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Title: Drag-Reducing Rear Fairings for Tractor Trailers
Authors: Rees, Julia
Advisors: Nosenchuck, Daniel
Department: Mechanical and Aerospace Engineering
Class Year: 2013
Abstract: This study investigated the use of airfoils mounted on tractor trailers as a fuel-saving device. Inspired by prior work in the field of aerodynamic improvements for tractor trailers, study used servo-actuated airfoils to influence the wake in an attempt to lessen the pressure drag that dominates fuel consumption at highway speeds. Various configurations of airfoils were tested for their drag characteristics. It was found that although the prototype configurations suggested here rarely achieved lower drag than the baseline (unmodified) model truck, they clarified how certain design parameters, such as mounting height and chord length influenced drag. Several aerodynamic flow regimes were considered as mechanisms of improvement, such as boundary layer manipulation against a hard surface, streamlining vortex shedding by encouraging attached flow, and introducing counter-rotating tip vortices to increase pressure in the wake. From this study, it is not clear that transitioning from at-plate style devices to the novel airfoil configurations makes economic sense. However, the relationships found between the studied design parameters and drag could be applied to future iterations of aerodynamic drag reduction devices.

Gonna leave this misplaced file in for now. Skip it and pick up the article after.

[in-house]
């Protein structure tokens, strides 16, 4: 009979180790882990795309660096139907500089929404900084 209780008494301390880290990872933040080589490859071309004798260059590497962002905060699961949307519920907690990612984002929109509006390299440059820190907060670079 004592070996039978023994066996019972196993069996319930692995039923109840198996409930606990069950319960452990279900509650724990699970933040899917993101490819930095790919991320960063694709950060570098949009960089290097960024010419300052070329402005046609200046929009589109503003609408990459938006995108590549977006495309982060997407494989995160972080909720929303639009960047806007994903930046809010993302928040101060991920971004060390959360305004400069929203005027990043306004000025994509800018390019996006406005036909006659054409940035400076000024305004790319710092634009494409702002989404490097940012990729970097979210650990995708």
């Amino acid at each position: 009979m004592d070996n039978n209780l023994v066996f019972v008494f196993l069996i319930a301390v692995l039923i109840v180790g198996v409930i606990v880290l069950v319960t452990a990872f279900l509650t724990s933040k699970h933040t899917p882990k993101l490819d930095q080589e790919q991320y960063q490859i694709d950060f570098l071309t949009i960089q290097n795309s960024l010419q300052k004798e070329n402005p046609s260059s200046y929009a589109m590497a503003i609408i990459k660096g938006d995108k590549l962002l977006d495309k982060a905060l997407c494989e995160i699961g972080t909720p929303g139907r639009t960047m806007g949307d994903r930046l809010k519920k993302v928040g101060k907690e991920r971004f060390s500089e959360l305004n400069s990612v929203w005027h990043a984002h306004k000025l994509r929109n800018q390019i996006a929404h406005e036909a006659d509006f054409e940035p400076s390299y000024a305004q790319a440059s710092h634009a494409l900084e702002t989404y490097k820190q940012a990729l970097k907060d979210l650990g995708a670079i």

Extent: 53 pages
Access Restrictions: Walk-in Access. This thesis can only be viewed on computer terminals at the Mudd Manuscript Library.
Type of Material: Princeton University Senior Theses
Language: en_US
Appears in Collections:Mechanical and Aerospace Engineering, 1924-2019

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